There is no limit on the number of nominees in acting categories.
You may be wondering why the number of nominees in acting categories isn't always consistent. Well, as Liz Raftery of TV Guide explained, "each of the acting categories has had six nominees as a standard; however, additional nominees are permitted if the actor or actress receives within 2 percent of the vote of the lowest vote-getter of those six nominees. And there's no cap to that rule."
Angela Lansbury holds the Emmys record for most nominations without a win.
While Angela Lansbury has garnered 17 total Emmy nominations so far, the Murder, She Wrote star has exactly zero actual Emmys to her name. However, she does currently hold two Emmys records: To date, she has the most Emmy nominations in the Outstanding Lead Actress in a Drama Series category—12 in total, one for each season of Murder, She Wrote—and she is currently the most nominated star to never take an Emmy home. Somebody get this woman an Emmy!
Kelsey Grammer is the only performer who's been nominated for the same role on three different TV shows.
To date, Kelsey Grammer is the only actor who has ever been nominated for Emmys for playing the same role on three separate television shows. He was nominated for two Emmys for his performance as Frasier Crane on Cheers in 1988 and 1990; in 1992, he was nominated for portraying Frasier on Wings; and every year from 1994 through 2004 (save for '03), he was nominated for playing the character on his eponymous NBC show. Out of all his nominations, Grammer has won four times for his famous portrayal of Crane the Brain.
The youngest-ever Emmy winner was just 14 years old.
Roxana Zal is the youngest Emmy winner in history. In 1984, the 14-year-old actress won in the Outstanding Supporting Actress in a Limited Series or a Special category for her performance in Something About Amelia. The ABC made-for-TV movie, which also starred Ted Danson and Glenn Close, saw Zal play a psychologically traumatized teen who'd been molested by her father.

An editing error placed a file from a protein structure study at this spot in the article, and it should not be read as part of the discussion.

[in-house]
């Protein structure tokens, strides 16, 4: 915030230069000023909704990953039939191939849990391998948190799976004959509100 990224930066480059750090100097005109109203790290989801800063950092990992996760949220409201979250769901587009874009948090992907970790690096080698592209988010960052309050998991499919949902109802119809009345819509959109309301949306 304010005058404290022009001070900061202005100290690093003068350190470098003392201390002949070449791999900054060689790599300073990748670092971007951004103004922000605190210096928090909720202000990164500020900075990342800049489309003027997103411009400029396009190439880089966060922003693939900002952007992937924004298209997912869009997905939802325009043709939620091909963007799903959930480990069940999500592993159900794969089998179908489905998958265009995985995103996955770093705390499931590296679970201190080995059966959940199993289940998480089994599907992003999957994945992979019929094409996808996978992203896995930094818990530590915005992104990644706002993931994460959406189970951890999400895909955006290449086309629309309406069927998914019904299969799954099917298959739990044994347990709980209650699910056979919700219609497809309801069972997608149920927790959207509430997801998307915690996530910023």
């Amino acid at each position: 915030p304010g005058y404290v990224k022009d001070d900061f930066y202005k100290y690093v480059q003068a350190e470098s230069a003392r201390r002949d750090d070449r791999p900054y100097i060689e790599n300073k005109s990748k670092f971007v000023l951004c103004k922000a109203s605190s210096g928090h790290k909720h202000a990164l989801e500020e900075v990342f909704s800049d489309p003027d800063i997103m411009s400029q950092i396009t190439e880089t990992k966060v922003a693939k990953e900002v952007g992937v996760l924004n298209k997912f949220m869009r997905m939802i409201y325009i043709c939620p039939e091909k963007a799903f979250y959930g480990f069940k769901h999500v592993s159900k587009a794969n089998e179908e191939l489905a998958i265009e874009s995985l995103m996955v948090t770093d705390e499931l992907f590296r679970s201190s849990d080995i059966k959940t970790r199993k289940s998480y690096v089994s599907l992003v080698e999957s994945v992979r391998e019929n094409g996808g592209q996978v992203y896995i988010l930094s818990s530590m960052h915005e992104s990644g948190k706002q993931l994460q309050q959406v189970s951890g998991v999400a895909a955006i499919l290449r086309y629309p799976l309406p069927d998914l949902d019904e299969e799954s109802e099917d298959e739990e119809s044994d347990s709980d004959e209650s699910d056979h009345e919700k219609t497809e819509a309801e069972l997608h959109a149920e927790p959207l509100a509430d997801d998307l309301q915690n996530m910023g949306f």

And the oldest winner was 88 years old.
Not only has Betty White won five Emmys—most of which are for her roles on The Mary Tyler Moore Show and The Golden Girls—but she also holds the record for being the oldest Emmy winner ever. In 2010, the icon won a statuette for her hosting duties on Saturday Night Live at the age of 88. What a living legend!
The record for most Emmys won by a performer is a tie.
When it comes to the person—or, in this case, persons—who have dominated the Emmys, it's all about the ladies. Julia Louis-Dreyfus and Cloris Leachman currently have eight individual awards each, the most of any performers in television history.
However, this tie might only be temporary. If Louis-Dreyfus wins at the 2019 Emmys—she is nominated in the Outstanding Lead Actress in a Comedy Series category for Veep—she will surpass Leachman and become the solo holder of this record. One could argue, however, that Louis-Dreyfus has already earned this title over Leachman: Not only does she have 26 nominations compared to Leachman's 22, but she's won three additional Emmys for executive producing Veep.